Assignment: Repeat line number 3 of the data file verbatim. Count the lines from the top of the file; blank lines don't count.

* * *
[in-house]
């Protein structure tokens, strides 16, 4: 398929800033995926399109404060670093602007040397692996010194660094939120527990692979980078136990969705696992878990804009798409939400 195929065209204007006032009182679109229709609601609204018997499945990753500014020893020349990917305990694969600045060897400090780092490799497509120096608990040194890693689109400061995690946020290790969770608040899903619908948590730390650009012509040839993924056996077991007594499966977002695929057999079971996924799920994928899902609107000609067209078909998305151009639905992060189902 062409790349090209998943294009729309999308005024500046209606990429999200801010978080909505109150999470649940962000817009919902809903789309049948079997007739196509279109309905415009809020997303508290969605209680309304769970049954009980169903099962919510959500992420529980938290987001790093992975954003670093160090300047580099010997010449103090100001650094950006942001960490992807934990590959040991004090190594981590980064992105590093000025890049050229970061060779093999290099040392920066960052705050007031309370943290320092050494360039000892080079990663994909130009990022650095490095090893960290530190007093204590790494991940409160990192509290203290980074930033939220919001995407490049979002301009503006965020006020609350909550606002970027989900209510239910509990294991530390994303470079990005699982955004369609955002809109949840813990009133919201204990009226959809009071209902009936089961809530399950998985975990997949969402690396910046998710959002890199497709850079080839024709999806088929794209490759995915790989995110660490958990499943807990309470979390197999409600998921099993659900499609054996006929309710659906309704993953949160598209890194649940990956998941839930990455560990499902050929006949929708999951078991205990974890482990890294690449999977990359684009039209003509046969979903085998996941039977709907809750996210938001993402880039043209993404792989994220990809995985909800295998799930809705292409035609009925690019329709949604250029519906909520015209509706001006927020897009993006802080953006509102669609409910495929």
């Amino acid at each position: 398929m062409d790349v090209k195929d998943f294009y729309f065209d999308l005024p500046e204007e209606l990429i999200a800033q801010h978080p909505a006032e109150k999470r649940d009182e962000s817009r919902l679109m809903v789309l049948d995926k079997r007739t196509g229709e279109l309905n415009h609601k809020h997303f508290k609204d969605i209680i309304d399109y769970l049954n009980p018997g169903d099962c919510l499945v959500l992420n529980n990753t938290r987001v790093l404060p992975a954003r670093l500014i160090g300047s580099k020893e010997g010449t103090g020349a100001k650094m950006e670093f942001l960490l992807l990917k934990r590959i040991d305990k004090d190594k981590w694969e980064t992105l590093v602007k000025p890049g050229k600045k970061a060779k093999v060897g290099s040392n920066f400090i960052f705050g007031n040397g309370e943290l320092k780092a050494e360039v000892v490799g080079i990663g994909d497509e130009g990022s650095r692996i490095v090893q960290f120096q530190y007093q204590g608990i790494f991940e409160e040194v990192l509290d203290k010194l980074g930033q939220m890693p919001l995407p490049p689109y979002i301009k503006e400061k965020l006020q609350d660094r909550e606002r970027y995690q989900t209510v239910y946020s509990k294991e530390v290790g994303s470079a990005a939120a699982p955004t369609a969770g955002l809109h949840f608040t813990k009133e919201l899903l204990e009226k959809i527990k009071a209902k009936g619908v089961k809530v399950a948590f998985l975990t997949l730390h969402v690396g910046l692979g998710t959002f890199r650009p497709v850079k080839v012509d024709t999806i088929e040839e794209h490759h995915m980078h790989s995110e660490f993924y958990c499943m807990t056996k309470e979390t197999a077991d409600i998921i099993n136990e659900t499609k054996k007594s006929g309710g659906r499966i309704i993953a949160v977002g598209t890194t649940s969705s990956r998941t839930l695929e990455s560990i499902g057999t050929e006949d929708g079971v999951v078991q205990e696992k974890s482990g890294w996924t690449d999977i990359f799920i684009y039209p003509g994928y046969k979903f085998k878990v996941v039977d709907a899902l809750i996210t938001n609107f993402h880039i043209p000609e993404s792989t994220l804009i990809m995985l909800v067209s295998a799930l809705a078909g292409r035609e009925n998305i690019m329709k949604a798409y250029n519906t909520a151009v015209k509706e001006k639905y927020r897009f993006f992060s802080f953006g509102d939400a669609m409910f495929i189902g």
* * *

């Amino acid at each position: 398929m062409d790349v090209k195929d998943f294009y729309f065209d999308l005024p500046e204007e209606l990429i999200a800033q801010h978080p909505a006032e109150k999470r649940d009182e962000s817009r919902l679109m809903v789309l049948d995926k079997r007739t196509g229709e279109l309905n415009h609601k809020h997303f508290k609204d969605i209680i309304d399109y769970l049954n009980p018997g169903d099962c919510l499945v959500l992420n529980n990753t938290r987001v790093l404060p992975a954003r670093l500014i160090g300047s580099k020893e010997g010449t103090g020349a100001k650094m950006e670093f942001l960490l992807l990917k934990r590959i040991d305990k004090d190594k981590w694969e980064t992105l590093v602007k000025p890049g050229k600045k970061a060779k093999v060897g290099s040392n920066f400090i960052f705050g007031n040397g309370e943290l320092k780092a050494e360039v000892v490799g080079i990663g994909d497509e130009g990022s650095r692996i490095v090893q960290f120096q530190y007093q204590g608990i790494f991940e409160e040194v990192l509290d203290k010194l980074g930033q939220m890693p919001l995407p490049p689109y979002i301009k503006e400061k965020l006020q609350d660094r909550e606002r970027y995690q989900t209510v239910y946020s509990k294991e530390v290790g994303s470079a990005a939120a699982p955004t369609a969770g955002l809109h949840f608040t813990k009133e919201l899903l204990e009226k959809i527990k009071a209902k009936g619908v089961k809530v399950a948590f998985l975990t997949l730390h969402v690396g910046l692979g998710t959002f890199r650009p497709v850079k080839v012509d024709t999806i088929e040839e794209h490759h995915m980078h790989s995110e660490f993924y958990c499943m807990t056996k309470e979390t197999a077991d409600i998921i099993n136990e659900t499609k054996k007594s006929g309710g659906r499966i309704i993953a949160v977002g598209t890194t649940s969705s990956r998941t839930l695929e990455s560990i499902g057999t050929e006949d929708g079971v999951v078991q205990e696992k974890s482990g890294w996924t690449d999977i990359f799920i684009y039209p003509g994928y046969k979903f085998k878990v996941v039977d709907a899902l809750i996210t938001n609107f993402h880039i043209p000609e993404s792989t994220l804009i990809m995985l909800v067209s295998a799930l809705a078909g292409r035609e009925n998305i690019m329709k949604a798409y250029n519906t909520a151009v015209k509706e001006k639905y927020r897009f993006f992060s802080f953006g509102d939400a669609m409910f495929i189902g």